Russell, thanks for taking the time to answer a few questions and illuminate our TNC audience.
First off, why are you an EP?
I chose to became an Exercise Physiologist (EP) before I had heard of EP's as a profession. At 5 years old I had Perthes disease, at that time surgery was the only option, and as an adult working as a PT and beginning an exercise science undergrad I knew I wanted to help people with not just exercise but in recovering from injury or disease. I may only have a minor role but it's satisfying to see people's health improve.
Through university you did a bit of research around the effect of exercise on metabolic conditions such as polycystic ovarian syndrome. Could you break down, simply, how exercise can help for people?
Polycystic ovary syndrome or PCOS is a multifactorial condition that affects women of reproductive age, these women will typically be overweight or obese, pre-diabetic or type 2 diabetic, reproductive hormone imbalances and be infertile and likely to suffer from mental health issues.
The first line therapy is lifestyle interventions, which is dietary modifications and physical activity. Exercise can reduce the body weight, assist in moving from a type 2 diabetic state to pre-diabetic, improve mental health. The exercise that appears from the research to help the best is high intensity interval training.
Prior to being an EP you were an S&C coach, how has that informed your approach to working with EP clients?
I believe S&C is complimentary to the work an EP does, majority of the exercise programming is for athletes who do have some form of injury. I will use all tools available in my knowledge to provide the best service to clients.
When not researching, studying, working etc what can you be found doing?
I can generally be found watching sport (AFL, Formula 1 and basketball mostly), walking my dog 'Felix' although I am not sure sometimes who is walking who. I try to read fiction books as much as possible but it usually is late at night and I end up reading the same page a few times.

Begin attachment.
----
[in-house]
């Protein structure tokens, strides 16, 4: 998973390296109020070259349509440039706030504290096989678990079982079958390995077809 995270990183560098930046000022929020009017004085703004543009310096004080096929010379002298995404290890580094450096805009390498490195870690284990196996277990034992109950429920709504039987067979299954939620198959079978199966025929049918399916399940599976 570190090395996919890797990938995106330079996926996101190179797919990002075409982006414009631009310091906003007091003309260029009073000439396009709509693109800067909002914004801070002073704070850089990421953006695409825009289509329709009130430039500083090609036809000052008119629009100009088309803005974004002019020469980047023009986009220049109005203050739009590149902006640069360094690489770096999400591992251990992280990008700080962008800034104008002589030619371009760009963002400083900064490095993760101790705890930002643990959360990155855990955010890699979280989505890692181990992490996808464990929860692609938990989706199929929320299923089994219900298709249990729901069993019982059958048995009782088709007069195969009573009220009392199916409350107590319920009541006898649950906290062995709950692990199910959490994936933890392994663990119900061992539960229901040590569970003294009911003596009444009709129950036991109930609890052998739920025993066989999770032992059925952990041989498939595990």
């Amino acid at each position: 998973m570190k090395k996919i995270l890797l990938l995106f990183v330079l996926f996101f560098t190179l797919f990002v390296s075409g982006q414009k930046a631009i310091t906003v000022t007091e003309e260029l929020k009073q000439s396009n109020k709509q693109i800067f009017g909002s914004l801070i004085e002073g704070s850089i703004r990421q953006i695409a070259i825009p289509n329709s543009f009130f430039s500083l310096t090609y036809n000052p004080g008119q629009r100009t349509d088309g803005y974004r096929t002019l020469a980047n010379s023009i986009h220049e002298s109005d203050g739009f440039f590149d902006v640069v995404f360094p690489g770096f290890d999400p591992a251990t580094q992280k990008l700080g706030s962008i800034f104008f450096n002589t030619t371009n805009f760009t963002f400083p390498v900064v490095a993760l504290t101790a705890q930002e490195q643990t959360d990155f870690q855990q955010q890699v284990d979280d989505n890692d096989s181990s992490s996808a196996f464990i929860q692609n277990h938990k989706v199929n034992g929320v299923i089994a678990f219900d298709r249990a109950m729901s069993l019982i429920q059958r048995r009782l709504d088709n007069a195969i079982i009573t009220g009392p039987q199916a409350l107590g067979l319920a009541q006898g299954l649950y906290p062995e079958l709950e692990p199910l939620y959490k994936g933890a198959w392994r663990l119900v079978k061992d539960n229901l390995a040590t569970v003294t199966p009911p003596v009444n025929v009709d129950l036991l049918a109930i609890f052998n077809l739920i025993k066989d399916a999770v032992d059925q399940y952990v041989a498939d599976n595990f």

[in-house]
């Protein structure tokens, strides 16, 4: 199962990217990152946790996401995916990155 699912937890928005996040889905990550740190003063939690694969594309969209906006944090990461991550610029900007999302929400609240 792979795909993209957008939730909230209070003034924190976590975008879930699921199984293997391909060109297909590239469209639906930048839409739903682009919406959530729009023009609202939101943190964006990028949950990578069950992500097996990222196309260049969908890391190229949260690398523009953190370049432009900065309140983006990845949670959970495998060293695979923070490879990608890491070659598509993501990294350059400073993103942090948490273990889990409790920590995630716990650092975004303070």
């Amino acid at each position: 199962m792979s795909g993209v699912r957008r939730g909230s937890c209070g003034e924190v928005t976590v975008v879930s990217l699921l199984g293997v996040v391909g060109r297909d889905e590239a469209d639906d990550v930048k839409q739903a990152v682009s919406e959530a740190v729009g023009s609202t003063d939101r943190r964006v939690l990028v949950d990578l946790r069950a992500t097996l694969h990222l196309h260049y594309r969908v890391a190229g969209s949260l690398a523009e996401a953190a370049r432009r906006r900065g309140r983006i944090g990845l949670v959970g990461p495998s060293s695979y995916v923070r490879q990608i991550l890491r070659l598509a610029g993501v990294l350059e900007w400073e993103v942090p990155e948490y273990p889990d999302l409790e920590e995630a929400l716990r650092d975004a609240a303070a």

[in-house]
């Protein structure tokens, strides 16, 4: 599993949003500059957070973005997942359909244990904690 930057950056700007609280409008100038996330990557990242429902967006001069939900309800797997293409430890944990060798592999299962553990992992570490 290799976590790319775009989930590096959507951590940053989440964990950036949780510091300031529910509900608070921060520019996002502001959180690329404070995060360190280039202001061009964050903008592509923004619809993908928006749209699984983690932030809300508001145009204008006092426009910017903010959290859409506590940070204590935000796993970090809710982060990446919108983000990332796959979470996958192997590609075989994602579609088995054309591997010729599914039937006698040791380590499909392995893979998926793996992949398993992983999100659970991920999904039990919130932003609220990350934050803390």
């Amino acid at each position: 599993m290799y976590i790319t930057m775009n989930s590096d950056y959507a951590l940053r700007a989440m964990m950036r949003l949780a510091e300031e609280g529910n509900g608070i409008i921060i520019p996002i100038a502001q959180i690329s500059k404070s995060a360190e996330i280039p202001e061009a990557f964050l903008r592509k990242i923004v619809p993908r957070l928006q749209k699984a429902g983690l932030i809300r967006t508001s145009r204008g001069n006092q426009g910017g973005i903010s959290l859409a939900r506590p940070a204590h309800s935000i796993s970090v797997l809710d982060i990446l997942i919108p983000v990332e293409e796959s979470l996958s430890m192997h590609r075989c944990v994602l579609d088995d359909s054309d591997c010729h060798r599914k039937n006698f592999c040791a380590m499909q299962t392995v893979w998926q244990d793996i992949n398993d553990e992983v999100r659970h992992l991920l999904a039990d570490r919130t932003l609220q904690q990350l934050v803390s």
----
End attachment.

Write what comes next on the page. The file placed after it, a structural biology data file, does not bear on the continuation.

Have you got any heroes in the muscular skeletal/exercise physiology world, or more generally have you got any people that you’d consider to be a hero? Who are they and why?
I am not sure I have heroes, but yes there are people that I have followed for some time.
Mick Hughes (Physio and EP) - I first came across Mick Hughes through the Collingwood netball team, he has great online learning material, great short videos of musculoskeletal assessments or exercises.
Stuart Phillips (Prof - physiology) - Stuart shares excellent content on his twitter, around various research from exercise physiology to muscular strength.
Tony Grizzanti (Ops manager - Madame Tussauds London) - Tony was the operations manager when I worked at MT's, he was instrumental in shaping me into the person I am today, through customer service to staff and visitors, looking at situations from different perspectives and finding solutions to problems. He combined humour, emotional intelligence and determination to push people and the teams to success.
There will be a lot more that I can specify or narrow down, I take little bits from everyone to help shape my knowledge.